The case involves Arkansas, but the ruling is expected to affect other states pursuing work requirements. More than 10 million people have gained coverage as a result.
Kentucky estimated that 95,000 adults would lose coverage under the new rules. The state later reported more than 18,000 people dropped from the rolls, but it wasn't clear how many obtained other coverage.
"The secretary's failure to consider the effects of the project on coverage alone renders his decision arbitrary and capricious", Boasberg wrote of the Arkansas program's approval by HHS Secretary Alex Azar, because it didn't address "whether and how the project would implicate the "core" objective of Medicaid: the provision of medical coverage to the needy". He was nominated to the federal bench by Republican President Ronald Reagan.
"The text of the statute includes one primary goal, which is providing health care coverage without any restriction geared to healthy outcomes, financial independence or transition to commercial coverage", the court added. Almost 20 states are in various stages of trying to implement work requirements.
Kentucky, under a new, Democratic governor, dropped its work requirement on December 16 and asked the court to dismiss its appeal without affecting any others.
In a statement, the federal Centers for Medicare and Medicaid Services said it "is reviewing and evaluating the opinion and determining next steps".
A three-judge panel in Washington, D.C., ruled Friday the mandate violates federal law.
Advocates for low-income people called the decision a solid win. "Whatever yarn they spin, this really reins them in".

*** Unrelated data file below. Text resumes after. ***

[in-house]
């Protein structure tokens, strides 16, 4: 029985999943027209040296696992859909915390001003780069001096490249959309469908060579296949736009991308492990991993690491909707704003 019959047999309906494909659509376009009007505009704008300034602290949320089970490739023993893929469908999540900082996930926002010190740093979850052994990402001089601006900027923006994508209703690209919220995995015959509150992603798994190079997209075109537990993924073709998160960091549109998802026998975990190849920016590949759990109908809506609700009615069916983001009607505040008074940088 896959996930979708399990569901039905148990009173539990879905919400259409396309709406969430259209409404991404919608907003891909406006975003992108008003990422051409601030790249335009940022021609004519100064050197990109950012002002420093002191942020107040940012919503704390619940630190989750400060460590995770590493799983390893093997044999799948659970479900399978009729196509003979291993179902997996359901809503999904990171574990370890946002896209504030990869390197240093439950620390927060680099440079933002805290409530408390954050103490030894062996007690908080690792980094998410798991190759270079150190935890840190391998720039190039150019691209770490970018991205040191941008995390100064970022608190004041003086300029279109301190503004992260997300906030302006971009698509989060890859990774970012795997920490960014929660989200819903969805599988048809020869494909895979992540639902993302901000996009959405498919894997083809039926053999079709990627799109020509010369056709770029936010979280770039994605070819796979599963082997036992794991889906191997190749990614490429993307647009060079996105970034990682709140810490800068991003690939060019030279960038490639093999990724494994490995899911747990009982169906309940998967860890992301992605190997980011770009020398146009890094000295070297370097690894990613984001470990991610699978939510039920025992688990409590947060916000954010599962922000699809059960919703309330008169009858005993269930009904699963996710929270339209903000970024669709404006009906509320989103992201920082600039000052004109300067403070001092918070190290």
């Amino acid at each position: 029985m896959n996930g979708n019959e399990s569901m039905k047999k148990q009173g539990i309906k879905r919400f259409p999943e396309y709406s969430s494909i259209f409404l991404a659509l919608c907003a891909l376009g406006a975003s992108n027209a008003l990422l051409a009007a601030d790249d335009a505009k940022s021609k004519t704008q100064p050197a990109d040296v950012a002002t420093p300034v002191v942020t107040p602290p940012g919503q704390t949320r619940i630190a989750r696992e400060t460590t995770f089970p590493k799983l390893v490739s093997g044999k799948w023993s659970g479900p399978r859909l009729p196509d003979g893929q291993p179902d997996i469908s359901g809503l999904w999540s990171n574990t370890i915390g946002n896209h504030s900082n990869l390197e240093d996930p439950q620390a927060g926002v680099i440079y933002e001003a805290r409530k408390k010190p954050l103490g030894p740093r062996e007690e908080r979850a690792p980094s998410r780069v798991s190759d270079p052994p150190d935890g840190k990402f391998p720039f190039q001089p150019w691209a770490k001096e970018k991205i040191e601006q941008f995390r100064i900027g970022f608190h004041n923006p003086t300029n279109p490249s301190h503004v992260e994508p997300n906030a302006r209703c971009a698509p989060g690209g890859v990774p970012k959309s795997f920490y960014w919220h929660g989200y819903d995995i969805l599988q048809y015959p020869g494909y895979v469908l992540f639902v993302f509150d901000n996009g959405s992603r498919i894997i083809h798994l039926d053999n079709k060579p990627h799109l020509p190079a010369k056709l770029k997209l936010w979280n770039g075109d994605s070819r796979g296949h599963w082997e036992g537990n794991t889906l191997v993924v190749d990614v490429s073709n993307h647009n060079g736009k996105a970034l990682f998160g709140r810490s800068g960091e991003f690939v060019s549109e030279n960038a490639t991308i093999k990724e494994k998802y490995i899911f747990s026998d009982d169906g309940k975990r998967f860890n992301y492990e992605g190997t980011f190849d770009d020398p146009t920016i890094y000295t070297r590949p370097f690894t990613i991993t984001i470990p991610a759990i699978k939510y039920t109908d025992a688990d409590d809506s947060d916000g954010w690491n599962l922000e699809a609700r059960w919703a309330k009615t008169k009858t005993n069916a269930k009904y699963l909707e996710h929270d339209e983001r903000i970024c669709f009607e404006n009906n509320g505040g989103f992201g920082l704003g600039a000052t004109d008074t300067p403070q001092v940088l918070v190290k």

The decision will nearly certainly be appealed to the U.S. Supreme Court.
Medicaid is a federal-state program that covers about 70 million people, from pregnant women and newborns to disabled people and elderly nursing home residents. Under the Obama-era Affordable Care Act, states gained the option of expanding the program to many low-income adults previously ineligible. "It means that thousands of low-income people in Arkansas will maintain their health insurance coverage - coverage that enables them to live, work, and participate as fully as they can in their communities".
The Trump administration's legal bid to restore a work requirement for Medicaid benefits in Arkansas was rejected on appeal, a blow to the government's larger effort to reshape USA health-care policy.
One of the requirements the court noted received the most attention was for Medicaid recipients between 19 and 49, requiring them to "work or engage in specified educational, job training, or job search activities for at least 80 hours per month". ME abandoned the work requirement for its low-income health insurance program in January.